Join the Meeting Place for Moms!
Talk to other moms, share advice, and have fun!

(minimum 6 characters)

What do you think about pseudoephedrine behind the pharmacy counter?

Posted by on Feb. 25, 2007 at 4:49 PM
  • 0 Replies
  • 137 Total Views
  Limited choices for those who use pseudoephedrine
Judy Foreman -- Medical Matters
Originally published October 27, 2006

Now that it's harder to get decongestants containing pseudoephedrine, will cold and allergy sufferers have to make do with weaker over-the-counter drugs?

That depends. As of Sept. 30, the effective date of an amendment to the U.S. Patriot Act, nasal products containing pseudoephedrine must be sold "behind the counter," which means the purchaser has to show a photo ID and sign a log book to get them.

The idea is to make it harder for illegal drug suppliers to make methamphetamine from pseudoephedrine, though whether the new law will do so is an open question.

For those of us who want pseudoephedrine-type drugs, there are now two choices. Go through the hassle of signing the log book to get pseudoephedrine or switch to decongestants such as Sudafed-PE containing a similar, but less powerful ingredient, phenylephrine.

Dr. Leslie Hendeles, a professor of pharmacy and pediatrics at the University of Florida who co-authored a recent, peer-reviewed letter in the Journal of Allergy and Clinical Immunology, says that phenylephrine at the approved 10 milligram dose is "unlikely to be effective in relieving a stuffy nose because it is inactivated by [digestive] enzymes" before it enters the bloodstream.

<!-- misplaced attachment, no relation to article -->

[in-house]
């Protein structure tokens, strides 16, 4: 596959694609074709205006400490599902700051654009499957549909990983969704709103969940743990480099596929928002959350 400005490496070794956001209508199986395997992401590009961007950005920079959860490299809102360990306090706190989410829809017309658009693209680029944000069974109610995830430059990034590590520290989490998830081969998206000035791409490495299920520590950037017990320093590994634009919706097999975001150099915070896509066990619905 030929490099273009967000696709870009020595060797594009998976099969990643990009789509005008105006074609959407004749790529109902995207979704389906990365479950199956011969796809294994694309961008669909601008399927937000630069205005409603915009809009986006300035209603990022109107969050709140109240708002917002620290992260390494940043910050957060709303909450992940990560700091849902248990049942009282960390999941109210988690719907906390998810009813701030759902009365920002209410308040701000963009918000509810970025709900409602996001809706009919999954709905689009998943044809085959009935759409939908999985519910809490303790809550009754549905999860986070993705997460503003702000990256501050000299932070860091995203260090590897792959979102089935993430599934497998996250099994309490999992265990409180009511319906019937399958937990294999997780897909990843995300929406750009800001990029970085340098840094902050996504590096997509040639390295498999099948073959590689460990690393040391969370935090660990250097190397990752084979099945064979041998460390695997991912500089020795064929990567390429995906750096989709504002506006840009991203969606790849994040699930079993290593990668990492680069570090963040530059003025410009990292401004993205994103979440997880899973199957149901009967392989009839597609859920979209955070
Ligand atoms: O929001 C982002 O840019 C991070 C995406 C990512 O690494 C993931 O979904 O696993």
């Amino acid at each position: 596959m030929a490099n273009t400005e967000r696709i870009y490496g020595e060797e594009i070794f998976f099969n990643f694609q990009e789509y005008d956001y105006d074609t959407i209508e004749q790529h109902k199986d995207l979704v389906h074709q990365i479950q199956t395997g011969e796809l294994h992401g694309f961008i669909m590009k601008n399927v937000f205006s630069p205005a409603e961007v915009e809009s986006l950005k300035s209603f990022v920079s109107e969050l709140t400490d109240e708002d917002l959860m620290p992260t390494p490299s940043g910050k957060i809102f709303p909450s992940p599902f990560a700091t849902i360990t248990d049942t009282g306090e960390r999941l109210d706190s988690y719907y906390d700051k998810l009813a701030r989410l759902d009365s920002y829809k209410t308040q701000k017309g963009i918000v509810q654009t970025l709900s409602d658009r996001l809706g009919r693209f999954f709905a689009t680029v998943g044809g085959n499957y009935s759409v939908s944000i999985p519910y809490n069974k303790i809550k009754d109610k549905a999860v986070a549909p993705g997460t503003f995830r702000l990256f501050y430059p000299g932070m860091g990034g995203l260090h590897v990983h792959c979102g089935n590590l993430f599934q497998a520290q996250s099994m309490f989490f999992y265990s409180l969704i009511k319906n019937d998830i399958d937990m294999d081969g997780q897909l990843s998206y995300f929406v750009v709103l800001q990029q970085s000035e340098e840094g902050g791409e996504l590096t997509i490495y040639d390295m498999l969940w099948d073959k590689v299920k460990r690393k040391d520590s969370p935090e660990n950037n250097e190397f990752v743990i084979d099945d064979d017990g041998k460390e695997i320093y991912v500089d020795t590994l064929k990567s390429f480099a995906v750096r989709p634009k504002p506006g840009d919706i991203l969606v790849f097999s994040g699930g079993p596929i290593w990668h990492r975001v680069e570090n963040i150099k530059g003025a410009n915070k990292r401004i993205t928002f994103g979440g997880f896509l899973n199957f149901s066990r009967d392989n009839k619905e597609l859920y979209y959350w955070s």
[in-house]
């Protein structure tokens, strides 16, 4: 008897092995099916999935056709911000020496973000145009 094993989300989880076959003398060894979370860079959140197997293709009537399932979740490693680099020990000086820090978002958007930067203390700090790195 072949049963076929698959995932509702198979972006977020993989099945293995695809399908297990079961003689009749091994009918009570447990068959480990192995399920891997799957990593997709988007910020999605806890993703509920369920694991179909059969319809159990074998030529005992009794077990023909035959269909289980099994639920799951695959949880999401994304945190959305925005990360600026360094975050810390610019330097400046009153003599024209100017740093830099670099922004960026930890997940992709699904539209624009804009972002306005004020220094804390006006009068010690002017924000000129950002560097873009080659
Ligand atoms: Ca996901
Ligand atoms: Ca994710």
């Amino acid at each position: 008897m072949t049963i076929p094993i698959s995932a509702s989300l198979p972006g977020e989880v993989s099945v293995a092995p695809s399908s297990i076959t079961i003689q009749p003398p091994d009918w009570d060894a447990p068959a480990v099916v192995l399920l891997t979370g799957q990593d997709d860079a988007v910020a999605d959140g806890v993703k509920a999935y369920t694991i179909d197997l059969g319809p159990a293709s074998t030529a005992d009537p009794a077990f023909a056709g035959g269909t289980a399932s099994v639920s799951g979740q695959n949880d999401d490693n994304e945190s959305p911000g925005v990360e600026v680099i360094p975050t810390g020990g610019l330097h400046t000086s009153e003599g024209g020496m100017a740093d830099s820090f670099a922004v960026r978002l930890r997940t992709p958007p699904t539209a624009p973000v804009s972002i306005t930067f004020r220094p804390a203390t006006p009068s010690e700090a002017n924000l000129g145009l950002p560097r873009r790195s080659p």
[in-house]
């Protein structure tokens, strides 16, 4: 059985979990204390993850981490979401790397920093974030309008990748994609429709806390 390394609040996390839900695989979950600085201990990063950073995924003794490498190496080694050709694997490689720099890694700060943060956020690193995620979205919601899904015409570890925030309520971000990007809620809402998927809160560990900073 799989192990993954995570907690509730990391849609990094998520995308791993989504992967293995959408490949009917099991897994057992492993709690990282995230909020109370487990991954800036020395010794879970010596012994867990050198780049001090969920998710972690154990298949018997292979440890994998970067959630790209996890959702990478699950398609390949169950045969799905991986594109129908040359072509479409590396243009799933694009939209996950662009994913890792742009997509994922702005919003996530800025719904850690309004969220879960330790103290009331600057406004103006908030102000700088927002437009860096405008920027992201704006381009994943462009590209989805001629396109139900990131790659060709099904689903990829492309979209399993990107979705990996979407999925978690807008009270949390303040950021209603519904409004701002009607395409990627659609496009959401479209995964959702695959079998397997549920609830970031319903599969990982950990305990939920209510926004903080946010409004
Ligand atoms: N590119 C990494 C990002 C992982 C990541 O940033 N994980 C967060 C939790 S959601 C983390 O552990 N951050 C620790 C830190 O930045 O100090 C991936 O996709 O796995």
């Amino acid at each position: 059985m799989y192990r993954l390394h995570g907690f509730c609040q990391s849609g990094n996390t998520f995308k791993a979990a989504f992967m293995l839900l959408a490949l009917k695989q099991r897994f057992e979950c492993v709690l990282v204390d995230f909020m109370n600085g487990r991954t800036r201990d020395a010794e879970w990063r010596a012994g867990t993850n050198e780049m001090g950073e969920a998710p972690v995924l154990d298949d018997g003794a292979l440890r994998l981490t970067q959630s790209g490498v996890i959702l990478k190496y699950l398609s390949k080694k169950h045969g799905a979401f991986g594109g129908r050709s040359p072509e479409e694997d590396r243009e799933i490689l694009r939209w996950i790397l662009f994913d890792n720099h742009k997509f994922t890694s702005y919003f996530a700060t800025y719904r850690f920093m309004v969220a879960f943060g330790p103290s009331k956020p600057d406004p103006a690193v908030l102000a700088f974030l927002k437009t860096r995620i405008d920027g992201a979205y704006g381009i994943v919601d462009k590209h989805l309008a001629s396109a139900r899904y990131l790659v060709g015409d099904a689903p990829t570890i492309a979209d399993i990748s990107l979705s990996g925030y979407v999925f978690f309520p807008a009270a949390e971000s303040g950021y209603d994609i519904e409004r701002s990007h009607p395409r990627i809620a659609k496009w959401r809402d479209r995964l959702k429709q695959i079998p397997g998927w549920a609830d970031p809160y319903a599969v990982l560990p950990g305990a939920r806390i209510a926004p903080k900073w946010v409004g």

You could take a higher dose -- 2 1/2 phenylephrine tablets, to get 25 milligrams, which some studies show to be safe and effective, but this dose has not been approved by the Food and Drug Administration.

There are other alternatives.

"For those with allergic symptoms, antihistamines alone suffice. They are, however, not very effective for colds," said Dr. Frank Twarog, an allergy specialist and clinical professor at Harvard Medical School.

There are also good steroid nasal sprays such as Flonase, Nasonex and Rhinocort, all available by prescription. Nonsteroid nasal sprays such as Afrin can also help, but they tend to cause rebound congestion if used for more than a few days.

http://www.baltimoresun.com/news/health/bal-hs.foreman27oct27,0,6742282.story 
KYmoonbeam
by on Feb. 25, 2007 at 4:49 PM
Add your quick reply below:
You must be a member to reply to this post.
Replies:
There are no replies to this post.
Join the Meeting Place for Moms!
Talk to other moms, share advice, and have fun!

(minimum 6 characters)